The Cabrini Monash University Department of Surgery and Let’s Beat Bowel Cancer are proud to announce the receipt of a prestigious Collie Foundation grant.

This grant will provide the impetus to develop a new focus of research relating to ‘patient reported outcome measures’ (PROMs) that will directly connect with the department’s widely adopted colorectal neoplasia database. This philanthropic grant confirms the continuing importance of the colorectal research platform that has been built at Cabrini and the significance of directing innovative research into patient focussed and related outcomes.

The Cabrini Monash University Department of Surgery (CMUDS) has developed a powerful and effective research platform combining very high levels of clinical throughput – Cabrini is the highest volume treatment centre for bowel cancer in Victoria in both the public and private sector – with a mature and well established database. The database contains detailed information from over 2,500 consenting patients and the success of this database resulted in the publication of “The first 1000 patients on an internet-based colorectal neoplasia database across private and public medicine in Australia” (Diseases of the Colon & Rectum 2014). Success with this database model resulted in its uptake by the Colorectal Surgical Society of Australia and New Zealand (CSSANZ) as its bi-national data model.

Whilst the focus of the department’s research during the first six years of the database has been on cancer related parameters such as survival, response to chemotherapy and other clinically important factors, we now wish to create a new focus of research relating to “patient reported outcome measures”. This is an important new arm of clinical research that allows reporting, by patients before, during and after treatment. It will include perception of their outcomes with quality of life measures and other functional measures such as return to work, their sense of wellbeing, sexual function, return to employment. CMUDS has been at the forefront of examining which measure or parameters are important to patients and which model would allow patients to self-report their outcomes via an iPad during the time of clinical consultation, with direct transfer of this data into the colorectal neoplasia database for statistical evaluation. Such a model, with linkage to the most successful colorectal neoplasia database in world literature, will be unique and incredibly powerful.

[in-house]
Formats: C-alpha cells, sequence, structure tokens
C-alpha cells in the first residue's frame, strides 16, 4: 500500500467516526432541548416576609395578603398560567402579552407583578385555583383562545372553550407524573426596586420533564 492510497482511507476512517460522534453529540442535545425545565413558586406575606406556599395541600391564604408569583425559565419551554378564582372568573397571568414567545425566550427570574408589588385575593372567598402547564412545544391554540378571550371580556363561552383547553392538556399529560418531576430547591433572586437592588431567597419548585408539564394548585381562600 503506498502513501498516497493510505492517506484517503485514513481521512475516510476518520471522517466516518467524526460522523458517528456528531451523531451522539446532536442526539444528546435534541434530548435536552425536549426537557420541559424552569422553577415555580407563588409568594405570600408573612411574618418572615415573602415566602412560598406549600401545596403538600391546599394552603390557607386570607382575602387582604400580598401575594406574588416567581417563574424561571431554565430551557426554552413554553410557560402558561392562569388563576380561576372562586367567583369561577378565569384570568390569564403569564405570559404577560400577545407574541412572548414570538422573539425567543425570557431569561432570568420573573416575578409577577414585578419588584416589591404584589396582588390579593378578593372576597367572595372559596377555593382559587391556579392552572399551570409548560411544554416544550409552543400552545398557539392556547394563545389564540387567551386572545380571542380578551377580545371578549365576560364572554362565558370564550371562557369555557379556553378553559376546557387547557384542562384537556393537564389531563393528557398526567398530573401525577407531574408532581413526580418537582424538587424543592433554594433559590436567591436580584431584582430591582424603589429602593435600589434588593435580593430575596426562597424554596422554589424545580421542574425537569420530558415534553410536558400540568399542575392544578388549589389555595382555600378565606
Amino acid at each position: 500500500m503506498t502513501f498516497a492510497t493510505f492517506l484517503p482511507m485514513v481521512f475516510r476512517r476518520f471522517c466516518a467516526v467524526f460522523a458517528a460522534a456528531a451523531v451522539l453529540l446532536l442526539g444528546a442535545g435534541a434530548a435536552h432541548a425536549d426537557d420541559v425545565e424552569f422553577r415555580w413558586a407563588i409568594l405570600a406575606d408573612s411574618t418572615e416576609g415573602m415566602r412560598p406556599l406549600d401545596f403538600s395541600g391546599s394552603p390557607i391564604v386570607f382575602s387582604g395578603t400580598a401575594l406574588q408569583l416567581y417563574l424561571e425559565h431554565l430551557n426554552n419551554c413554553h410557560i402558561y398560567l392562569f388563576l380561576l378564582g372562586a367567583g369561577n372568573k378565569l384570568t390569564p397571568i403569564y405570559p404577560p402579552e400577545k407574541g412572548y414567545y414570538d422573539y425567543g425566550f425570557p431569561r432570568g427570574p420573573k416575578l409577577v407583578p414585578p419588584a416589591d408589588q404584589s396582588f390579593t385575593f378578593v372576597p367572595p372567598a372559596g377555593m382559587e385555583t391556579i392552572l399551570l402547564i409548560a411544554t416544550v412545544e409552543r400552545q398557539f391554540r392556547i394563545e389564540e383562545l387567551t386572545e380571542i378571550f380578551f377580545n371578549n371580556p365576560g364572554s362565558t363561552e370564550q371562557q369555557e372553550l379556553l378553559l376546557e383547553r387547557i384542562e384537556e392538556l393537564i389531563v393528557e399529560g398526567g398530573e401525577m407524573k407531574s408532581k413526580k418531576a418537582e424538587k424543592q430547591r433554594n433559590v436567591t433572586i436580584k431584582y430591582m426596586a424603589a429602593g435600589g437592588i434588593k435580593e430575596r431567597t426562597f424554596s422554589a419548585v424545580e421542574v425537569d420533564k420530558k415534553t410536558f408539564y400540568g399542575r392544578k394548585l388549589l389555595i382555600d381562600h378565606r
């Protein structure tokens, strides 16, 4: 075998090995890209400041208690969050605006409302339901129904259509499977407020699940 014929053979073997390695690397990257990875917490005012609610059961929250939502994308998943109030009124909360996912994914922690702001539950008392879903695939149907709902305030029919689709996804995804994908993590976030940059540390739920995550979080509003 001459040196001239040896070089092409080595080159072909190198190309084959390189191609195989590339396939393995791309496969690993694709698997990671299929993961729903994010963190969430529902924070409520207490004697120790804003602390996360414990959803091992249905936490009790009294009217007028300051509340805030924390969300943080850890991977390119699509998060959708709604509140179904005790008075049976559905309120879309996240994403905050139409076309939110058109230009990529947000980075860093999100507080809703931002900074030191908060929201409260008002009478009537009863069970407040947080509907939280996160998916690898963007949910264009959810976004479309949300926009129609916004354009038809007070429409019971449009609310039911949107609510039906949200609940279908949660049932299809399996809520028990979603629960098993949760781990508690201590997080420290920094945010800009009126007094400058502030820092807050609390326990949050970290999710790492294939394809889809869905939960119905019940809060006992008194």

This new grant from the Collie Foundation will allow us to continue the department’s research platform in an expanded fashion, with an innovative new research tool and a focus on tailoring treatment options via evaluation of patient related outcome measures. Funding from the Collie Foundation of $40,000 will cover the purchase cost of iPads for the clinical contact areas at Cabrini hospital, and the modification of the database software to allow direct integration of patient related data. 

  • Collie Foundation